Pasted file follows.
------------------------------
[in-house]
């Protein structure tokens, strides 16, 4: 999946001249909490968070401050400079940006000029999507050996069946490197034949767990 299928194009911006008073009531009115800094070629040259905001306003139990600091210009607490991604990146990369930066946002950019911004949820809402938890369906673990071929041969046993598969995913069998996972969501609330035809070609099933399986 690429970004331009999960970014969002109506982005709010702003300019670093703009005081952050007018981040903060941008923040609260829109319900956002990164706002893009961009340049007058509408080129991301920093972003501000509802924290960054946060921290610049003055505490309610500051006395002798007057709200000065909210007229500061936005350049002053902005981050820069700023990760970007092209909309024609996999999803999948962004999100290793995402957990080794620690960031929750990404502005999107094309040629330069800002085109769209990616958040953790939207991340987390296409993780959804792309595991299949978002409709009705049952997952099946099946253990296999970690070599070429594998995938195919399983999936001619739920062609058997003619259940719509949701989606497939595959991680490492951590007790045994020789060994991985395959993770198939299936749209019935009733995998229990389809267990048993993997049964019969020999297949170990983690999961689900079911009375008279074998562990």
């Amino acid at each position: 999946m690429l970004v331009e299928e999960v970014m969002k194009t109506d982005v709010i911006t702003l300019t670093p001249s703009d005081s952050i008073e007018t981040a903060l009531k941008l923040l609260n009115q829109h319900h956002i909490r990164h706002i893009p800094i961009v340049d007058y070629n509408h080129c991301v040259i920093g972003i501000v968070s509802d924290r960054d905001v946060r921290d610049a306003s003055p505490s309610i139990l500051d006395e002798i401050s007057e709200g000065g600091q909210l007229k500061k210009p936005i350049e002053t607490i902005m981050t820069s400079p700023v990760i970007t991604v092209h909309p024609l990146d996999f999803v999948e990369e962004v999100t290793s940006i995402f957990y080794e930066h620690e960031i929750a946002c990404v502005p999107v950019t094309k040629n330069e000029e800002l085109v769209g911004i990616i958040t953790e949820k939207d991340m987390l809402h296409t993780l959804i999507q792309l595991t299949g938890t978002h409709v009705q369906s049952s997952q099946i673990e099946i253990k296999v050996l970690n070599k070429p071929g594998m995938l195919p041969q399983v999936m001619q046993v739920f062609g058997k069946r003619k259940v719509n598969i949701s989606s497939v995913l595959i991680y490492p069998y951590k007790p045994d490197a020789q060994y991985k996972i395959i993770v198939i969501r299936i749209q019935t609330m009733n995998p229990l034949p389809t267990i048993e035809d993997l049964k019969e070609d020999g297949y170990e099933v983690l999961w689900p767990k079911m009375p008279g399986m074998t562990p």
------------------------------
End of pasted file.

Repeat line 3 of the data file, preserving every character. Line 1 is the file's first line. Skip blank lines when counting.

């Amino acid at each position: 999946m690429l970004v331009e299928e999960v970014m969002k194009t109506d982005v709010i911006t702003l300019t670093p001249s703009d005081s952050i008073e007018t981040a903060l009531k941008l923040l609260n009115q829109h319900h956002i909490r990164h706002i893009p800094i961009v340049d007058y070629n509408h080129c991301v040259i920093g972003i501000v968070s509802d924290r960054d905001v946060r921290d610049a306003s003055p505490s309610i139990l500051d006395e002798i401050s007057e709200g000065g600091q909210l007229k500061k210009p936005i350049e002053t607490i902005m981050t820069s400079p700023v990760i970007t991604v092209h909309p024609l990146d996999f999803v999948e990369e962004v999100t290793s940006i995402f957990y080794e930066h620690e960031i929750a946002c990404v502005p999107v950019t094309k040629n330069e000029e800002l085109v769209g911004i990616i958040t953790e949820k939207d991340m987390l809402h296409t993780l959804i999507q792309l595991t299949g938890t978002h409709v009705q369906s049952s997952q099946i673990e099946i253990k296999v050996l970690n070599k070429p071929g594998m995938l195919p041969q399983v999936m001619q046993v739920f062609g058997k069946r003619k259940v719509n598969i949701s989606s497939v995913l595959i991680y490492p069998y951590k007790p045994d490197a020789q060994y991985k996972i395959i993770v198939i969501r299936i749209q019935t609330m009733n995998p229990l034949p389809t267990i048993e035809d993997l049964k019969e070609d020999g297949y170990e099933v983690l999961w689900p767990k079911m009375p008279g399986m074998t562990p």